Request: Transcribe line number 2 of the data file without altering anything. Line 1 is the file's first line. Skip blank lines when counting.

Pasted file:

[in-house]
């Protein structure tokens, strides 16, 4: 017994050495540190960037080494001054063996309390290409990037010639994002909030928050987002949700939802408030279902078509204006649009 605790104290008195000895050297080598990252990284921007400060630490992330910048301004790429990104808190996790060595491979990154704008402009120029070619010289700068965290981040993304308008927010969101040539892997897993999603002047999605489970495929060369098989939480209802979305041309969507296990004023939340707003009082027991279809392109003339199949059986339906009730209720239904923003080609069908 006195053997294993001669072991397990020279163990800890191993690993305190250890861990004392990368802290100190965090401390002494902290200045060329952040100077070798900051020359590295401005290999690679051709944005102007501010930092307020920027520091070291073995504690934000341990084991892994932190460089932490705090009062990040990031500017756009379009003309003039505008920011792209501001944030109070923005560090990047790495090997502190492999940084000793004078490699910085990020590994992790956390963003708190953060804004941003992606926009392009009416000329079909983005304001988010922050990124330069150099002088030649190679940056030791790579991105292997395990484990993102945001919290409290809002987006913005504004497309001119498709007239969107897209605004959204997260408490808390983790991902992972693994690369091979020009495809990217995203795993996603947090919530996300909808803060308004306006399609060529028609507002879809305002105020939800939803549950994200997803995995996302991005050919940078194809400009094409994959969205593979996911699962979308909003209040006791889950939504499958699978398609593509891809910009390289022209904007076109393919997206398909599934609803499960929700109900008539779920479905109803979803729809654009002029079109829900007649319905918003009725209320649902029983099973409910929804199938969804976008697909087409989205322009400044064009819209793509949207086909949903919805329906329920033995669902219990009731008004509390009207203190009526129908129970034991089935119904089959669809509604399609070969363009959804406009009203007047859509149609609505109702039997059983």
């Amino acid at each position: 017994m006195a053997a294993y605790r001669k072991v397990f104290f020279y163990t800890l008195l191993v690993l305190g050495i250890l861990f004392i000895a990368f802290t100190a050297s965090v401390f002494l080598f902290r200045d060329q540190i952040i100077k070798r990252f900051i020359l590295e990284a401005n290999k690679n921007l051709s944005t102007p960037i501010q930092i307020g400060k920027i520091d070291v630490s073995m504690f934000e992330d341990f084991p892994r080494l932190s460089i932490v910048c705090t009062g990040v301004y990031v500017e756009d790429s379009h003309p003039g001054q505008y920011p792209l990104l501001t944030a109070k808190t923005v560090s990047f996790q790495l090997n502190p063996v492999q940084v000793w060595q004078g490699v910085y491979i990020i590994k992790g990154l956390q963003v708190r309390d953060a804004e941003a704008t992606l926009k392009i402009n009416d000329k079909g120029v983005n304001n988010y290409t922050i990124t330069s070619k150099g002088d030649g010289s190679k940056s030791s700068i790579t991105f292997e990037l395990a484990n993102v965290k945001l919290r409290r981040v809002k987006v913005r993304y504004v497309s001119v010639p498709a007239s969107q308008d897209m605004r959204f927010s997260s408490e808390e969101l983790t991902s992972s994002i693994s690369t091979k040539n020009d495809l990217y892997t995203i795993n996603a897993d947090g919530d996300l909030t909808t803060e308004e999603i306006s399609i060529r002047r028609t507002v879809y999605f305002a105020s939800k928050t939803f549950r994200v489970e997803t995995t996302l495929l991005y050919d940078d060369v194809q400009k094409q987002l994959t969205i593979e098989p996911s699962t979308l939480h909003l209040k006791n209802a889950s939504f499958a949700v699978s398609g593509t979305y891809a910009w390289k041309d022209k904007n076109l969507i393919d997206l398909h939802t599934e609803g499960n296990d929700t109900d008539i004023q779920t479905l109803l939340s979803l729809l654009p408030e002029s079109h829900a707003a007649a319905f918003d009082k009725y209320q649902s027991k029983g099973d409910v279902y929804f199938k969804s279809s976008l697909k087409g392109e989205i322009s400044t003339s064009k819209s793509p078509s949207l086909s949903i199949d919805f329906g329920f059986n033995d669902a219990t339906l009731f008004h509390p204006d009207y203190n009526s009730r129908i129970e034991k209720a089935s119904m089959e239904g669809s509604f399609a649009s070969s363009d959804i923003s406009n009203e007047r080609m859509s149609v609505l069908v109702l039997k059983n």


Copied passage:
């Protein structure tokens, strides 16, 4: 017994050495540190960037080494001054063996309390290409990037010639994002909030928050987002949700939802408030279902078509204006649009 605790104290008195000895050297080598990252990284921007400060630490992330910048301004790429990104808190996790060595491979990154704008402009120029070619010289700068965290981040993304308008927010969101040539892997897993999603002047999605489970495929060369098989939480209802979305041309969507296990004023939340707003009082027991279809392109003339199949059986339906009730209720239904923003080609069908 006195053997294993001669072991397990020279163990800890191993690993305190250890861990004392990368802290100190965090401390002494902290200045060329952040100077070798900051020359590295401005290999690679051709944005102007501010930092307020920027520091070291073995504690934000341990084991892994932190460089932490705090009062990040990031500017756009379009003309003039505008920011792209501001944030109070923005560090990047790495090997502190492999940084000793004078490699910085990020590994992790956390963003708190953060804004941003992606926009392009009416000329079909983005304001988010922050990124330069150099002088030649190679940056030791790579991105292997395990484990993102945001919290409290809002987006913005504004497309001119498709007239969107897209605004959204997260408490808390983790991902992972693994690369091979020009495809990217995203795993996603947090919530996300909808803060308004306006399609060529028609507002879809305002105020939800939803549950994200997803995995996302991005050919940078194809400009094409994959969205593979996911699962979308909003209040006791889950939504499958699978398609593509891809910009390289022209904007076109393919997206398909599934609803499960929700109900008539779920479905109803979803729809654009002029079109829900007649319905918003009725209320649902029983099973409910929804199938969804976008697909087409989205322009400044064009819209793509949207086909949903919805329906329920033995669902219990009731008004509390009207203190009526129908129970034991089935119904089959669809509604399609070969363009959804406009009203007047859509149609609505109702039997059983």